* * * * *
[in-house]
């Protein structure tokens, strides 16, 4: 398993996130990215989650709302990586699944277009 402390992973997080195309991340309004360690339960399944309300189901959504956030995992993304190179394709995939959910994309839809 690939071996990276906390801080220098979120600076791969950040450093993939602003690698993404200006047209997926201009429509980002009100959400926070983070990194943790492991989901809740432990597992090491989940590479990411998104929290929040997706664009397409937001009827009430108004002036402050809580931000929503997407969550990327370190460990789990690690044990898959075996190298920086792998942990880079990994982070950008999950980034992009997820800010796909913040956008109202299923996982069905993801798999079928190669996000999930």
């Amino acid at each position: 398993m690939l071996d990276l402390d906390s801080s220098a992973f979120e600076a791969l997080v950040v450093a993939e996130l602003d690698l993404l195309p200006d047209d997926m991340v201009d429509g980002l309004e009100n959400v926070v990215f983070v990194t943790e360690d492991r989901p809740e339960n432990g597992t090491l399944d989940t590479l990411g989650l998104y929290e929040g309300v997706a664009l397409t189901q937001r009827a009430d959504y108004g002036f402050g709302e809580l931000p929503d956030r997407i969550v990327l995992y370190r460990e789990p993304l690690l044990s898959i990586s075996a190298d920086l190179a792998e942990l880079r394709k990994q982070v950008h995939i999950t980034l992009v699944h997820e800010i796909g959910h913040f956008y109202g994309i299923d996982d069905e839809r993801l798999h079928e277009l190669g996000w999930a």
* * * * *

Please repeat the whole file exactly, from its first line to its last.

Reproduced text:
[in-house]
């Protein structure tokens, strides 16, 4: 398993996130990215989650709302990586699944277009 402390992973997080195309991340309004360690339960399944309300189901959504956030995992993304190179394709995939959910994309839809 690939071996990276906390801080220098979120600076791969950040450093993939602003690698993404200006047209997926201009429509980002009100959400926070983070990194943790492991989901809740432990597992090491989940590479990411998104929290929040997706664009397409937001009827009430108004002036402050809580931000929503997407969550990327370190460990789990690690044990898959075996190298920086792998942990880079990994982070950008999950980034992009997820800010796909913040956008109202299923996982069905993801798999079928190669996000999930």
């Amino acid at each position: 398993m690939l071996d990276l402390d906390s801080s220098a992973f979120e600076a791969l997080v950040v450093a993939e996130l602003d690698l993404l195309p200006d047209d997926m991340v201009d429509g980002l309004e009100n959400v926070v990215f983070v990194t943790e360690d492991r989901p809740e339960n432990g597992t090491l399944d989940t590479l990411g989650l998104y929290e929040g309300v997706a664009l397409t189901q937001r009827a009430d959504y108004g002036f402050g709302e809580l931000p929503d956030r997407i969550v990327l995992y370190r460990e789990p993304l690690l044990s898959i990586s075996a190298d920086l190179a792998e942990l880079r394709k990994q982070v950008h995939i999950t980034l992009v699944h997820e800010i796909g959910h913040f956008y109202g994309i299923d996982d069905e839809r993801l798999h079928e277009l190669g996000w999930a």